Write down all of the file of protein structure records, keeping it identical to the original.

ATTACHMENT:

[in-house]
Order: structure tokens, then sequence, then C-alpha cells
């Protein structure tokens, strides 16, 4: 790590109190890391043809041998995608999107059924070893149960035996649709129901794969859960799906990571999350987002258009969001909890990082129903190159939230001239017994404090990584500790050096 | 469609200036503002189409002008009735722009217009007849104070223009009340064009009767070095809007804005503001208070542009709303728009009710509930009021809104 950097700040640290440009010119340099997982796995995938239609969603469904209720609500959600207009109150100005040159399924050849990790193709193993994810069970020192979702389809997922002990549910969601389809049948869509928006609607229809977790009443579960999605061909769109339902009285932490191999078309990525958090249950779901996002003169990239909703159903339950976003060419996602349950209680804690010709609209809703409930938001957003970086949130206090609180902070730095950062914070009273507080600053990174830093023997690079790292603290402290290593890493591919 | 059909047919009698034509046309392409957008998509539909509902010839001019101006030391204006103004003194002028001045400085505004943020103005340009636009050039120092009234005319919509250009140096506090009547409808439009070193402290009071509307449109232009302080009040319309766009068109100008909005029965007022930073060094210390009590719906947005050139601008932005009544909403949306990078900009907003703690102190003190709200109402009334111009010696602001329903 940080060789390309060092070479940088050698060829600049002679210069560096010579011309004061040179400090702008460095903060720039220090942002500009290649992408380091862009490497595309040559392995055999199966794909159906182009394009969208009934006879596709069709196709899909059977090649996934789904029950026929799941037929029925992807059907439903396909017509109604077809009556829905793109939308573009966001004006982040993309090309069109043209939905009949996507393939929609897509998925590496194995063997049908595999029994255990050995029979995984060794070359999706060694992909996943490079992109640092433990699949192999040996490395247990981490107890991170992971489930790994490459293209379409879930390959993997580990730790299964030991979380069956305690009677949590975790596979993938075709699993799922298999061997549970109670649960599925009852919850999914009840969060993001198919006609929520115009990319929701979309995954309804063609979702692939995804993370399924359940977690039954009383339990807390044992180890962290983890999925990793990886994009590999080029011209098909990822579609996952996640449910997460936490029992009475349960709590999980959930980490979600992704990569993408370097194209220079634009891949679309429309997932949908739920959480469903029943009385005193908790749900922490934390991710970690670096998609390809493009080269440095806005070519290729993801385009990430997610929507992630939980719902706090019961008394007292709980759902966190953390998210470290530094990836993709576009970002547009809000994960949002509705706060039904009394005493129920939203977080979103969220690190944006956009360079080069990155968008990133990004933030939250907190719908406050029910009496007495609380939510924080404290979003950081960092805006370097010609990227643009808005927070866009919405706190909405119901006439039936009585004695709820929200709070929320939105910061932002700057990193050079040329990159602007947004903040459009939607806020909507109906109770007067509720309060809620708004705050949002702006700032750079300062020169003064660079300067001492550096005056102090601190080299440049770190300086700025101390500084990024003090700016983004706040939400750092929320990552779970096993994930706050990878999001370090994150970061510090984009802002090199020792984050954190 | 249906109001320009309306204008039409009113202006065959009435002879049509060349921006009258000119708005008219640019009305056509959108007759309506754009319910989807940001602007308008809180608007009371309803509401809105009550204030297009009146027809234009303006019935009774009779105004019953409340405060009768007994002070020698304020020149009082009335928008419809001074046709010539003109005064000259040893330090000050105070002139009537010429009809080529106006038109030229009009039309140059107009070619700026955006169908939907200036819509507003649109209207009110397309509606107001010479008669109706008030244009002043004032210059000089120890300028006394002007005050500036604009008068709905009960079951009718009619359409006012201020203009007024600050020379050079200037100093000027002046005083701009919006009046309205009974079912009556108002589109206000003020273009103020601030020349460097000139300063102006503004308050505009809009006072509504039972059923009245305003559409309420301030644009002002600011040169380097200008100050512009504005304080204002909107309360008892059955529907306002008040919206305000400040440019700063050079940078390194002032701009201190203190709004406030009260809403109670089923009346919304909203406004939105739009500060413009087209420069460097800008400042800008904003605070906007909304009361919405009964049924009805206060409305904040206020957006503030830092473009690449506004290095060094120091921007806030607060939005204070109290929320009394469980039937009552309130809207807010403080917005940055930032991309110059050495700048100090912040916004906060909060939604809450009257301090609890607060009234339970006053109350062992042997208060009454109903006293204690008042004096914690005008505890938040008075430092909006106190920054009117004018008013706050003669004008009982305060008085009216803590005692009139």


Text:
[in-house]
Order: structure tokens, then sequence, then C-alpha cells
């Protein structure tokens, strides 16, 4: 790590109190890391043809041998995608999107059924070893149960035996649709129901794969859960799906990571999350987002258009969001909890990082129903190159939230001239017994404090990584500790050096 | 469609200036503002189409002008009735722009217009007849104070223009009340064009009767070095809007804005503001208070542009709303728009009710509930009021809104 950097700040640290440009010119340099997982796995995938239609969603469904209720609500959600207009109150100005040159399924050849990790193709193993994810069970020192979702389809997922002990549910969601389809049948869509928006609607229809977790009443579960999605061909769109339902009285932490191999078309990525958090249950779901996002003169990239909703159903339950976003060419996602349950209680804690010709609209809703409930938001957003970086949130206090609180902070730095950062914070009273507080600053990174830093023997690079790292603290402290290593890493591919 | 059909047919009698034509046309392409957008998509539909509902010839001019101006030391204006103004003194002028001045400085505004943020103005340009636009050039120092009234005319919509250009140096506090009547409808439009070193402290009071509307449109232009302080009040319309766009068109100008909005029965007022930073060094210390009590719906947005050139601008932005009544909403949306990078900009907003703690102190003190709200109402009334111009010696602001329903 940080060789390309060092070479940088050698060829600049002679210069560096010579011309004061040179400090702008460095903060720039220090942002500009290649992408380091862009490497595309040559392995055999199966794909159906182009394009969208009934006879596709069709196709899909059977090649996934789904029950026929799941037929029925992807059907439903396909017509109604077809009556829905793109939308573009966001004006982040993309090309069109043209939905009949996507393939929609897509998925590496194995063997049908595999029994255990050995029979995984060794070359999706060694992909996943490079992109640092433990699949192999040996490395247990981490107890991170992971489930790994490459293209379409879930390959993997580990730790299964030991979380069956305690009677949590975790596979993938075709699993799922298999061997549970109670649960599925009852919850999914009840969060993001198919006609929520115009990319929701979309995954309804063609979702692939995804993370399924359940977690039954009383339990807390044992180890962290983890999925990793990886994009590999080029011209098909990822579609996952996640449910997460936490029992009475349960709590999980959930980490979600992704990569993408370097194209220079634009891949679309429309997932949908739920959480469903029943009385005193908790749900922490934390991710970690670096998609390809493009080269440095806005070519290729993801385009990430997610929507992630939980719902706090019961008394007292709980759902966190953390998210470290530094990836993709576009970002547009809000994960949002509705706060039904009394005493129920939203977080979103969220690190944006956009360079080069990155968008990133990004933030939250907190719908406050029910009496007495609380939510924080404290979003950081960092805006370097010609990227643009808005927070866009919405706190909405119901006439039936009585004695709820929200709070929320939105910061932002700057990193050079040329990159602007947004903040459009939607806020909507109906109770007067509720309060809620708004705050949002702006700032750079300062020169003064660079300067001492550096005056102090601190080299440049770190300086700025101390500084990024003090700016983004706040939400750092929320990552779970096993994930706050990878999001370090994150970061510090984009802002090199020792984050954190 | 249906109001320009309306204008039409009113202006065959009435002879049509060349921006009258000119708005008219640019009305056509959108007759309506754009319910989807940001602007308008809180608007009371309803509401809105009550204030297009009146027809234009303006019935009774009779105004019953409340405060009768007994002070020698304020020149009082009335928008419809001074046709010539003109005064000259040893330090000050105070002139009537010429009809080529106006038109030229009009039309140059107009070619700026955006169908939907200036819509507003649109209207009110397309509606107001010479008669109706008030244009002043004032210059000089120890300028006394002007005050500036604009008068709905009960079951009718009619359409006012201020203009007024600050020379050079200037100093000027002046005083701009919006009046309205009974079912009556108002589109206000003020273009103020601030020349460097000139300063102006503004308050505009809009006072509504039972059923009245305003559409309420301030644009002002600011040169380097200008100050512009504005304080204002909107309360008892059955529907306002008040919206305000400040440019700063050079940078390194002032701009201190203190709004406030009260809403109670089923009346919304909203406004939105739009500060413009087209420069460097800008400042800008904003605070906007909304009361919405009964049924009805206060409305904040206020957006503030830092473009690449506004290095060094120091921007806030607060939005204070109290929320009394469980039937009552309130809207807010403080917005940055930032991309110059050495700048100090912040916004906060909060939604809450009257301090609890607060009234339970006053109350062992042997208060009454109903006293204690008042004096914690005008505890938040008075430092909006106190920054009117004018008013706050003669004008009982305060008085009216803590005692009139």